Solving the On-Site Employee Turnover Problem
In March of 2015, the Apartment Association of Metro Denver published the results of a 2014 poll regarding on-site employee turnover. The results of this poll are staggering. Of the 26 companies surveyed, the average employee turnover for on-site teams was 35.9%.
This report, while highlighting a major problem in our industry, also serves as a signpost to direct multi-family owners and operators toward incredible untapped value. By decreasing employee turnover at the site level, apartment owners can directly and positively impact NOI in an unparalleled way. And they can do so without spending a penny.
Employee turnover at the site level has both direct and indirect consequences for property NOI. Bradford D. Smart, Ph.D., argues in his book, Topgrading, that mis-hires and employee turnover can cost a company up to ten times the employee’s salary in hard and soft costs. If this statistic is accurate, that means that every $50,000 employee you lose at your property could be costing the property $500,000!
While the above statistic may be hard to believe at first glance, once you more closely examine how employee turnover affects a property, you can start to accept its likely accuracy.
Why it Matters
First, turnover means a new staff member will need to be trained. All the hours a new employee spends training, and the hours the remaining staff spend training the new employee, are hours that are not spent operating the property. As a result, phone calls from prospects don’t get returned, maintenance items aren’t followed up on and vendor oversight and direction can suffer.
Further, the new employee lacks specific property knowledge, which can harm property credibility as they interact with current and prospective residents. All of these deficiencies in operations ultimately result in decreased demand for your property.
Second, the decreased demand noted above can be exacerbated if the situation is bad enough to cause online ratings to suffer. Lack of call backs, poor maintenance response times and a deficient curb appeal can damage your property’s online reputation—often the first place prospective tenants look to learn more about an asset. And if online ratings are suffering, you can be sure the property’s word of mouth reputation is suffering as well.
Third, and perhaps most important, staff turnover can negatively impact renewals. If there is a constant churn of staff at a property, tenants are deprived of the opportunity to build a relationship with property staff, feel less secure and less stable in their home and can become uneasy with their relationship to the property.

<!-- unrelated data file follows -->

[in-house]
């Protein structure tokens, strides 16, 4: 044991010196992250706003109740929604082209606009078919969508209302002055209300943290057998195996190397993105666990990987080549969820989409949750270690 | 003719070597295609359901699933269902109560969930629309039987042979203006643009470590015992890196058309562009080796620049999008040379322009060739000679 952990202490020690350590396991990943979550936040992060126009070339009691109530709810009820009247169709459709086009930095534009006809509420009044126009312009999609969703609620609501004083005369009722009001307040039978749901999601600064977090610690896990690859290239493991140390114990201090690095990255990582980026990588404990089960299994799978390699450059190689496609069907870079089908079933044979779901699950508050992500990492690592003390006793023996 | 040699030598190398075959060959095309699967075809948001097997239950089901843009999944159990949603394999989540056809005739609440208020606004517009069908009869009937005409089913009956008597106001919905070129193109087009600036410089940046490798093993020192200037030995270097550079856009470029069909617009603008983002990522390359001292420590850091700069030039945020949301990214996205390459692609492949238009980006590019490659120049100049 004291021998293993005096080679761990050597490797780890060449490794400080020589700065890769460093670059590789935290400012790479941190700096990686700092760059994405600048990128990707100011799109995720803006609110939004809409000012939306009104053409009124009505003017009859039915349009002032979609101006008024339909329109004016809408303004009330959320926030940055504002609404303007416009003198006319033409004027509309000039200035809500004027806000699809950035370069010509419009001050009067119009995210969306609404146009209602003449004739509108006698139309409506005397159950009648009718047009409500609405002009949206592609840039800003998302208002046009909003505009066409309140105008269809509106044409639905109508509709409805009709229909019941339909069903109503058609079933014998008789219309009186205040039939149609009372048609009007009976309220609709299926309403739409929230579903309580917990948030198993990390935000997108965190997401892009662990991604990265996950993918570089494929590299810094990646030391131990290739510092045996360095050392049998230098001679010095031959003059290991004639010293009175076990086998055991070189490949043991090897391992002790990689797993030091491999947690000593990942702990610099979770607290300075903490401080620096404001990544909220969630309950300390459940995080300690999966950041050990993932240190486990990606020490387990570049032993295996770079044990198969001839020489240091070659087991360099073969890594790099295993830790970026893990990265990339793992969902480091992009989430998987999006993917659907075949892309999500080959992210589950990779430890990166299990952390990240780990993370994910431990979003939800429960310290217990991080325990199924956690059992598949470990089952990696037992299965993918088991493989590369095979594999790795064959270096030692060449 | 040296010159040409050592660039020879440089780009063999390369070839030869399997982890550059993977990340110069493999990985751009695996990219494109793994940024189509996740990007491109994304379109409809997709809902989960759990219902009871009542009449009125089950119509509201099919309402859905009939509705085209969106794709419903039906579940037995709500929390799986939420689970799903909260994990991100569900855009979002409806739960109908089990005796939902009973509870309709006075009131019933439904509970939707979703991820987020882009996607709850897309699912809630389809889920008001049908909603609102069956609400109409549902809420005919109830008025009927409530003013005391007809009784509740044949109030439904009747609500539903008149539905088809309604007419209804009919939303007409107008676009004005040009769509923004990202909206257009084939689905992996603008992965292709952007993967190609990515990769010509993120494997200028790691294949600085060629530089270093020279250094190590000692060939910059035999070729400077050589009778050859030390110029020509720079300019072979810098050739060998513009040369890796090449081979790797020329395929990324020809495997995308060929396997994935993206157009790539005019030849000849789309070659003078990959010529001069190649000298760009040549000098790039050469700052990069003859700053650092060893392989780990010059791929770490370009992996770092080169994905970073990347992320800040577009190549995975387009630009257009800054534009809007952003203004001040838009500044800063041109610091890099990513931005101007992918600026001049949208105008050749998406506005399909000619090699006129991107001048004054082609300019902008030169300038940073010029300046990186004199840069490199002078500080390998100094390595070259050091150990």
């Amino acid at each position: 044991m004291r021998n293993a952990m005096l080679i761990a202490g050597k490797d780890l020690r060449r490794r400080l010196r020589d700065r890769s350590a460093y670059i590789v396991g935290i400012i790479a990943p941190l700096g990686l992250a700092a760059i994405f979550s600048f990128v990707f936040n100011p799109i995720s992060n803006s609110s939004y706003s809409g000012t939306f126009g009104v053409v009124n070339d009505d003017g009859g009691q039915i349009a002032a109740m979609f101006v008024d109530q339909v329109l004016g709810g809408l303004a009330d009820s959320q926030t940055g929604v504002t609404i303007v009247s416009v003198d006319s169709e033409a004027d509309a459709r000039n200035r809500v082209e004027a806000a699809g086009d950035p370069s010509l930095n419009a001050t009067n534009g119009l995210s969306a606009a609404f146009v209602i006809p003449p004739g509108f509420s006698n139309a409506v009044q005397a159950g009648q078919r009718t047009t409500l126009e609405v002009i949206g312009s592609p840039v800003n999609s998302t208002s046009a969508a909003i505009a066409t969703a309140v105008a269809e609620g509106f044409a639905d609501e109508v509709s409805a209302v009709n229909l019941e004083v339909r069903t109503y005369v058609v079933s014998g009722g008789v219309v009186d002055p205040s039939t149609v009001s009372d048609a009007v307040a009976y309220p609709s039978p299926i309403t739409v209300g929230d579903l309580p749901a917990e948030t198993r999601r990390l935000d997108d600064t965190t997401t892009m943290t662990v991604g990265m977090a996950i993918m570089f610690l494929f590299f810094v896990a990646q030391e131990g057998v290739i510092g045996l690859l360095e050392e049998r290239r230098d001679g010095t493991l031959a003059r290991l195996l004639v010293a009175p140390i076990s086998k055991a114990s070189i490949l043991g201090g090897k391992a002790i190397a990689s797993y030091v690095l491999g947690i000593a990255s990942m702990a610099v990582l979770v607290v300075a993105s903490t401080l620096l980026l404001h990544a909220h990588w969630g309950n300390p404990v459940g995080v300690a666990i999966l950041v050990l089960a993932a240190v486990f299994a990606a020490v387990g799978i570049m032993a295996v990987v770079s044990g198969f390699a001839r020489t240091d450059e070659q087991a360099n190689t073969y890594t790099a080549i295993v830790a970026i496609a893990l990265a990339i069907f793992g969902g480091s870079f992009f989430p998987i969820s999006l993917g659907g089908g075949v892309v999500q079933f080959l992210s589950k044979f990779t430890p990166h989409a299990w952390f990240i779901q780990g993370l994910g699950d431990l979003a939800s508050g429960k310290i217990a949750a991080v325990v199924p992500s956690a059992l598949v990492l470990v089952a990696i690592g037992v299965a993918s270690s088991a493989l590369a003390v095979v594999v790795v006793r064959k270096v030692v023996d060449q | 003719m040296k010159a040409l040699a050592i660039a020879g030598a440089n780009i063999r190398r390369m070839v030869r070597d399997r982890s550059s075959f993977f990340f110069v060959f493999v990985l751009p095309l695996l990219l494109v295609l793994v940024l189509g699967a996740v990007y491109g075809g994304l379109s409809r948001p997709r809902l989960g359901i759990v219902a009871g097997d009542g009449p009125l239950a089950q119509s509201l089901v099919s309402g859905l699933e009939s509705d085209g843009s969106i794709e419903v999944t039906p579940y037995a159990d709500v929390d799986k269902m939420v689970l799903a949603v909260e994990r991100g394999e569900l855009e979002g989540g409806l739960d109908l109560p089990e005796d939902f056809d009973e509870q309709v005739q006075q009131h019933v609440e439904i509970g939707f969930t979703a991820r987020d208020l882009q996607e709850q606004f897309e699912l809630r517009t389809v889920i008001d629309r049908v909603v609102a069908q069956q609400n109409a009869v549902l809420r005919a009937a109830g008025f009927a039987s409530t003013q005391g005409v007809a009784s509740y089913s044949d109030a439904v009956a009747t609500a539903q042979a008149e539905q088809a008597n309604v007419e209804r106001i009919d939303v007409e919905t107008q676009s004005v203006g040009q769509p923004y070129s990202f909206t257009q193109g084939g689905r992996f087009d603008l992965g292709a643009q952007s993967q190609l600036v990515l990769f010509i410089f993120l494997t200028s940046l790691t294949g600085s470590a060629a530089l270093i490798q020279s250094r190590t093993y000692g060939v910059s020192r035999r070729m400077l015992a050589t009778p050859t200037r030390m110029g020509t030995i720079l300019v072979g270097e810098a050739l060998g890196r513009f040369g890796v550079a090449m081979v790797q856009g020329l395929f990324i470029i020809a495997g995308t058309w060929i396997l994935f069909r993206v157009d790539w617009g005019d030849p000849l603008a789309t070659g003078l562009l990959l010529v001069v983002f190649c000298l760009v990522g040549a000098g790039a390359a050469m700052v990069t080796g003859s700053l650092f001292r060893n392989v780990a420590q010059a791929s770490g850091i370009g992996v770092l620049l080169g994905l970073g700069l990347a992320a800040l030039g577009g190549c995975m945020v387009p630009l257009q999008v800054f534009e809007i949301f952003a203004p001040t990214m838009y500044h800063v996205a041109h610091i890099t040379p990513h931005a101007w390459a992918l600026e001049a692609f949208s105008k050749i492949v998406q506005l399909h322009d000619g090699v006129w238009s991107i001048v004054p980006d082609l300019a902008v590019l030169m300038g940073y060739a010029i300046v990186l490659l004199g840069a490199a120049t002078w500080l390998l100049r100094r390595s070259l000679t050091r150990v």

The result is tenants become less likely to renew their lease, especially at prevailing market rates. This creates higher turn costs at best, and increased vacancy and lower rental rates at worst.
What to Do
So, how can you limit employee turnover? Here are a few strategies to help you get started.
First, for new acquisitions, employ a strategy of maintaining the teams that are already in place when you take it over. New ownership disrupts the property enough; replacing the entire staff at closing only adds to that disruption. Instead, create a plan to retain current staff, while evaluating them over 60-90 days to decide if they are the right long term fit. If it turns out certain employees aren’t the right fit for the property, then make sure you take steps to minimize the impact of turnover by prepping your team to up-level their customer service during the transition.
Second, invest in training programs and promote from within. Studies show that employees want to grow in their jobs, so train your staff, mentor them and help them succeed. By promoting from within, you not only accomplish the goal of helping your staff grow professionally, but you also create continuity at the property so that when you do have a staff member leave the property, the turnover is as minimally disruptive as possible.
Third, pay your employees competitively. Yes, you must focus on limiting expenses to keep NOI high, but employee salaries are not the place to skimp. Even a 5% increase in pay at another property could be enough to lure away a strong employee, so know where your pay stands relative to the competition and stay competitive in your pay to make sure that money doesn’t lure staff away.
Fourth, and most important, employ a People-Centered Management approach. In a nutshell, this approach places great value on empowering and building up staff while supporting them and training them as needed. Adopting this approach creates staff who care, staff who are loyal and dedicated, and staff who stick with the property (and you!) for years and years.